Last week NATO foreign ministers agreed to resume contacts gradually with Moscow; relations were chilled after Russian troops invaded Georgia in August, and this thaw was welcomed by Russia’s ambassador to NATO, Dmitry Rogozin. At the same time, the NATO ministers said that the planned U.S. missile defenses in Poland and the Czech Republic would make a "substantial contribution" to protecting the allies from the threat of long-range ballistic missiles (Associated Press, December 3). Russia’s official Foreign Ministry spokesman Andrei Nesterenko insisted that such a missile defense (MD) system "would have an anti-Russian potential" (www.mid.ru, December 8).
President-elect Barack Obama, while deploring Russia’s invasion of Georgia in August as "contrary to international norms," announced that it was "important for us to reset U.S.-Russian relations." Obama wants to cooperate with Russia on a "whole host of areas, particularly around nonproliferation of weapons and terrorism" (“Meet the Press,” NBC News, December 7). Moscow has welcomed the message that a new dialogue is possible, while talks with the outgoing Bush administration have been stalled, in hope of more concessions from Obama (Kommersant, December 9).
During repeated Power Point briefings in the past, Pentagon officials have explained to their Russian counterparts that the ground-based interceptors (GBI) planned for Poland and the radar in the Czech Republic are not aimed at Russia and do not pose any threat. Indeed, the GBIs that have been already deployed in Alaska do not seem to worry Moscow, though they have a capability to hit Russian ICBMs over the Arctic. Moscow feels threatened by the planned MD deployments in Europe because the military assumes that it is not an MD system at all but a potent secret attack weapon under the guise of a missile defense against Iran. Washington and its European allies do not seem fully to appreciate this Russian anxiety.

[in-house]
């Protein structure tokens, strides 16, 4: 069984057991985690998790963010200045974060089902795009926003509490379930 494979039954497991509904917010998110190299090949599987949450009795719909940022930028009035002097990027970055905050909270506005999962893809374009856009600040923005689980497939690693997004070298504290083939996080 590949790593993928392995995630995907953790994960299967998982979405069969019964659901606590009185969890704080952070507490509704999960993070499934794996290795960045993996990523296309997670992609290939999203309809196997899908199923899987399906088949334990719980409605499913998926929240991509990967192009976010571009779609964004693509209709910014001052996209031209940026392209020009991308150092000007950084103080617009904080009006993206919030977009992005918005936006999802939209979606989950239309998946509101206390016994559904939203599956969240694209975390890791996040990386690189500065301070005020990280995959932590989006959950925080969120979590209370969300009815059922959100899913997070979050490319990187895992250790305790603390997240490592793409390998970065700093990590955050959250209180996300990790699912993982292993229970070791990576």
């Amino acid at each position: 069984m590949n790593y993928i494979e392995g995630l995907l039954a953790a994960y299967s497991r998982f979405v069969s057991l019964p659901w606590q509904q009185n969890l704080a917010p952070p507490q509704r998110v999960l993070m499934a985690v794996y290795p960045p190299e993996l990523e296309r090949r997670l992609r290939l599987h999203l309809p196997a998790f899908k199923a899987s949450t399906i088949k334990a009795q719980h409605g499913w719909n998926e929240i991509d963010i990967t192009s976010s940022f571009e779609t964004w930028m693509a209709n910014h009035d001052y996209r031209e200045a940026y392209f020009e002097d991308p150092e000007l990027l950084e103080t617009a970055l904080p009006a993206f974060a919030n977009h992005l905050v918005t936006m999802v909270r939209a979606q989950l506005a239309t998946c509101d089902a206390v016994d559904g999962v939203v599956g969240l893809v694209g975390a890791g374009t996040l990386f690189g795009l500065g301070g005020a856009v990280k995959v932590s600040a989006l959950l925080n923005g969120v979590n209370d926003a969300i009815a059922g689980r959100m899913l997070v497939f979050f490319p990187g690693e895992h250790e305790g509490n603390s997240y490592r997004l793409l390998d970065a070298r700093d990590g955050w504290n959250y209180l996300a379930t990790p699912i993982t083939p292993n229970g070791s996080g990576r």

The GBI missile is based on the so-called direct non-nuclear intercept: A solid metal warhead is directed to strike and pulverize an attacking ballistic target on collision course. During the Cold War the Russian military also attempted to develop such weapons but abandoned the program before 1980, deciding the goal was unachievable. Instead, the Russian military developed and deployed a less precise system around Moscow based on a so-called nuclear indirect MD: Interceptor missiles are armed with megaton warheads that may disable incoming enemy nukes even if exploding several miles off target. The same nuclear interceptors have a double use: They can be aimed at ground targets several thousand miles away.
The Russian military believes that the “direct intercept” concept that they abandoned during the Cold War is still technically impossible. The military tells its political masters that the American direct intercept concept or “bullet hitting bullet” is a hoax and cannot work in the real world. It is assumed that the missiles in Poland will, in fact, be nuclear-tipped and intended for a surprise attack to annihilate the Russian political and military leadership in their workplaces in Moscow, effectively incapacitating Russia before a mass of other U.S. nuclear missiles from more distant locations comes crashing in to destroy a helpless Russia. The GBIs deployed in Alaska and California could not possibly reach Moscow and therefore do not arouse any significant Russian objections.
Rogozin recently told a Moscow radio station:
The missiles planned for Poland are double-purpose, very fast and modern weapons. They can be guided by radar to intercept ballistic and other flying targets, as well as targets on the ground. They would be able to reach Moscow in 4 minutes after take-off and are so precise they can hit the window of our president’s office in the Kremlin. I believe that their deployment is intended for a disarming and disorganizing attack on the capital of Russia (Ekho Moskvy, November 28).
At present, it seems that Moscow will settle only for a full scrapping of U.S. MD plans in Europe. Will the Obama administration be ready to concede what Moscow would consider a major military and political victory? Not only would the nightmare of a sudden U.S. attack be curtailed, it would imply that in the future the U.S. and NATO would seek Moscow’s approval before any significant deployments of a “military infrastructure” in former Warsaw Pact nations and the Baltic republics. This would establish a sphere of Russian “privileged interests” and promote the kind of stability, predictability, and security in Europe that the Kremlin is seeking.